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Japan to Introduce Law Banning Ticket Scalping Ahead of Tokyo 2020

Photo: Reuters

By Michael Pavitt |

A law prohibiting ticket scalping looks set to come into force in advance of the 2020 Olympic and Paralympic Games in Tokyo.

The Lower House of Japan’s House of Representatives approved an act prohibiting illegal resale of tickets for entertainment events.

The bill is now set to go the the Upper House, where it looks likely to be approved next week.

Under the terms of the act, the resale of tickets for profit would be prohibited.

This would include the sales on the internet, preventing resale website buying tickets to then sell on.

Preventative steps are also set to be introduced, with the act promising the Government will take “necessary measures to confirm that the person entering the entertainment place is the same person as the entrance qualified person.”

It seems likely that identification may be required by ticket holders.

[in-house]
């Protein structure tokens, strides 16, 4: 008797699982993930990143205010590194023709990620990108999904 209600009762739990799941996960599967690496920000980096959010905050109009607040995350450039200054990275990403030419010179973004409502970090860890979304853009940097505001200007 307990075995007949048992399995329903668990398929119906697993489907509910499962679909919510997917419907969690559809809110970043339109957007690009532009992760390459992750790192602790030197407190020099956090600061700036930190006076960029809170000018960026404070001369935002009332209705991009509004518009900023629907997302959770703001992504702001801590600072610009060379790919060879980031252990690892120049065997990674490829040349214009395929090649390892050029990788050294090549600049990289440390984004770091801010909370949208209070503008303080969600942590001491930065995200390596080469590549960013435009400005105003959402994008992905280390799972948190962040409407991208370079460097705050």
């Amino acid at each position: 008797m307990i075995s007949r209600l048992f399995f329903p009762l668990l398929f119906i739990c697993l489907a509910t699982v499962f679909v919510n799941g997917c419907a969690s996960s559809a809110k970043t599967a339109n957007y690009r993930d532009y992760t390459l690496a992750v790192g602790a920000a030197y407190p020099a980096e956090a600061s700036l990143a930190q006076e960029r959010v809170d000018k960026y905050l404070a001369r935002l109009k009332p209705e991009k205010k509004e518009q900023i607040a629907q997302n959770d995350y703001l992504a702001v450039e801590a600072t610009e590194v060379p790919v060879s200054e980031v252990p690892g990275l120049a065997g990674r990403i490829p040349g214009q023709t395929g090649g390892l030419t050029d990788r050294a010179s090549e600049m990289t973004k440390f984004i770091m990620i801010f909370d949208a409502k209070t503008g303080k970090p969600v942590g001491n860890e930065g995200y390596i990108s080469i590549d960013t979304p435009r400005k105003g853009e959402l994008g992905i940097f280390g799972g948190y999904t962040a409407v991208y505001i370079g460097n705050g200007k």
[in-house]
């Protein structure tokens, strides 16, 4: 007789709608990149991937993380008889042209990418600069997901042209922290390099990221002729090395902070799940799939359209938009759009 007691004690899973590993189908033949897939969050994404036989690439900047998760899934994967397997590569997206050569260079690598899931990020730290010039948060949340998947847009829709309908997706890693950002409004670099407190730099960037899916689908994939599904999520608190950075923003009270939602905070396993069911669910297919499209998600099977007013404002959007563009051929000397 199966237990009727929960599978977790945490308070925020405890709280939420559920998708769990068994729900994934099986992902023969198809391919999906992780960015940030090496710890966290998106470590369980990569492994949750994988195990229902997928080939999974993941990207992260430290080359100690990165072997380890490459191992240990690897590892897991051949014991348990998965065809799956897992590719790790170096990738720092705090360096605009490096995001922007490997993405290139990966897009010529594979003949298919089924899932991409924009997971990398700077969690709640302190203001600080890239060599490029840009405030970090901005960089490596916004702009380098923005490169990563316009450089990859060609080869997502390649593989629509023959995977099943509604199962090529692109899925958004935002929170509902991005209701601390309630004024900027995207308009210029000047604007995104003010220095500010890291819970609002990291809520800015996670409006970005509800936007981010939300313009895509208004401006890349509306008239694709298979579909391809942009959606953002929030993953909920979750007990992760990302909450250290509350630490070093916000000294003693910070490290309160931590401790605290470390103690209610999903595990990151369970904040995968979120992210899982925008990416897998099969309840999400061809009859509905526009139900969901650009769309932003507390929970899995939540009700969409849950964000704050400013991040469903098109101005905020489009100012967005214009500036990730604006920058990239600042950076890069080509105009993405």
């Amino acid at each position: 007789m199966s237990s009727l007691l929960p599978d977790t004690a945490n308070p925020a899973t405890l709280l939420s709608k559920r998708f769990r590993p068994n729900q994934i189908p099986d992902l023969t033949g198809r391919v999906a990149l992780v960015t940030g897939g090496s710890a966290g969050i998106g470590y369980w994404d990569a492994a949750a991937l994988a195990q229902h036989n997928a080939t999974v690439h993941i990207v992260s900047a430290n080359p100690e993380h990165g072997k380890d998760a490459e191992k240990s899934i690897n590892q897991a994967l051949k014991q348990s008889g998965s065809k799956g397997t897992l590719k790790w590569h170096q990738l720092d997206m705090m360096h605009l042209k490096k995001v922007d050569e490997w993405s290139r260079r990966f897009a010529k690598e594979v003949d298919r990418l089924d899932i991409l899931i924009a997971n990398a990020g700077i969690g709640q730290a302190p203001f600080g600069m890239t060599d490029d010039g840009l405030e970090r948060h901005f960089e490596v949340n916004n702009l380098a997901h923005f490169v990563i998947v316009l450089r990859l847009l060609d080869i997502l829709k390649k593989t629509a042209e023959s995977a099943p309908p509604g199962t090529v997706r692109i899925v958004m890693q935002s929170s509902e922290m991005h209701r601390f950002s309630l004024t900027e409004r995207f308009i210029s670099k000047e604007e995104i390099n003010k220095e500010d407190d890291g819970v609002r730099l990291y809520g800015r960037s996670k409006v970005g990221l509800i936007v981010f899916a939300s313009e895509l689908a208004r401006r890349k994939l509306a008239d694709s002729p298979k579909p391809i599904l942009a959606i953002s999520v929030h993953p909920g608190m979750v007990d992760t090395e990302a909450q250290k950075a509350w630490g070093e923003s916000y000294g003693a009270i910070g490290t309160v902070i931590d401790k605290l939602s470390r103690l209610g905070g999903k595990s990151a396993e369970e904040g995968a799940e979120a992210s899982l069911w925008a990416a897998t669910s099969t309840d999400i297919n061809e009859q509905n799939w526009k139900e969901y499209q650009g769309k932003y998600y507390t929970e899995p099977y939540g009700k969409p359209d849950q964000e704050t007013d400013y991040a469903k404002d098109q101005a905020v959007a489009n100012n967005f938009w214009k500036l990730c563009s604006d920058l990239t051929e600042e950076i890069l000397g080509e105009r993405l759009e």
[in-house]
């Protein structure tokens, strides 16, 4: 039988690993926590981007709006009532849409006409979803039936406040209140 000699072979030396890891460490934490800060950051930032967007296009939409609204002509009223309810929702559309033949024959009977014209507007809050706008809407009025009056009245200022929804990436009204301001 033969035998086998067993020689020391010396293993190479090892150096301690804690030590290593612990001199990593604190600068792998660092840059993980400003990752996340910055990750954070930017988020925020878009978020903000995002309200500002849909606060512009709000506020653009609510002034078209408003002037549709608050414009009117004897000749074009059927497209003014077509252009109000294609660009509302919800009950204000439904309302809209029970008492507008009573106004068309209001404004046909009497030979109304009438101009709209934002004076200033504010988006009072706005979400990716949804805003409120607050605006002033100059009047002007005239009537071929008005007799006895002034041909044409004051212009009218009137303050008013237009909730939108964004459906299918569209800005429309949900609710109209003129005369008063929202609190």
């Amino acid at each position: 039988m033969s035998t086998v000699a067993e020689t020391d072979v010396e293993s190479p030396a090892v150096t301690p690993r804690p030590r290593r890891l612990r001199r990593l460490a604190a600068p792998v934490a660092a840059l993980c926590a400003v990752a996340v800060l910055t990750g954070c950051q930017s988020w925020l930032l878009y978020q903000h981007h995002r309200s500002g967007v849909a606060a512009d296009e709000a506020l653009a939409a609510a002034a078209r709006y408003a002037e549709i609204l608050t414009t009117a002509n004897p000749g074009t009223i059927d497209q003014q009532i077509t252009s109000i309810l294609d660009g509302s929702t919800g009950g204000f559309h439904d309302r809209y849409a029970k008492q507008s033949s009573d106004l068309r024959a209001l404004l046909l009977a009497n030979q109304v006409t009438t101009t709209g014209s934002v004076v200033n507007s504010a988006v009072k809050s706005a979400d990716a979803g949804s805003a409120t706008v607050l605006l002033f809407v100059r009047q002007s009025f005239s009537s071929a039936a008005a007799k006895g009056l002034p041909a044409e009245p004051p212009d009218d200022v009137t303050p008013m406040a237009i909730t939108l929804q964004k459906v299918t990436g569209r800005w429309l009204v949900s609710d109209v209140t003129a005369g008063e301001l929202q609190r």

It is hoped that the act will ensure that the resale of tickets at the value originally paid will be achieved.

As well as sport, tickets to the theatre, music and other arts events will also be included in the act.

Efforts to increase public understanding of the law are now expected to be carried out by the Government.

Should the Upper House rubber stamp the law, it will come into force six months later which would allow time to inform the public.

The law looks set to boost Tokyo 2020, with ticket sales set to begin next year.

Japanese residents will be able to apply for tickets via the official website from the spring of 2019.

Tokyo 2020 President Yoshirō Mori had called for politicians to act on the potential threat posed by ticket scalping last December.

Mori had suggested legislation may be required to combat the threat and he now appears set to get his wish.

Republished with permission from insidethegames.biz

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  1. There could be many Olympic travelers from other countries expecting to buy tickets from services like StubHub once they arrive in Japan. I hope the Japan Olympic Committee will be able to effectively communicate the ticket situation to people overseas.


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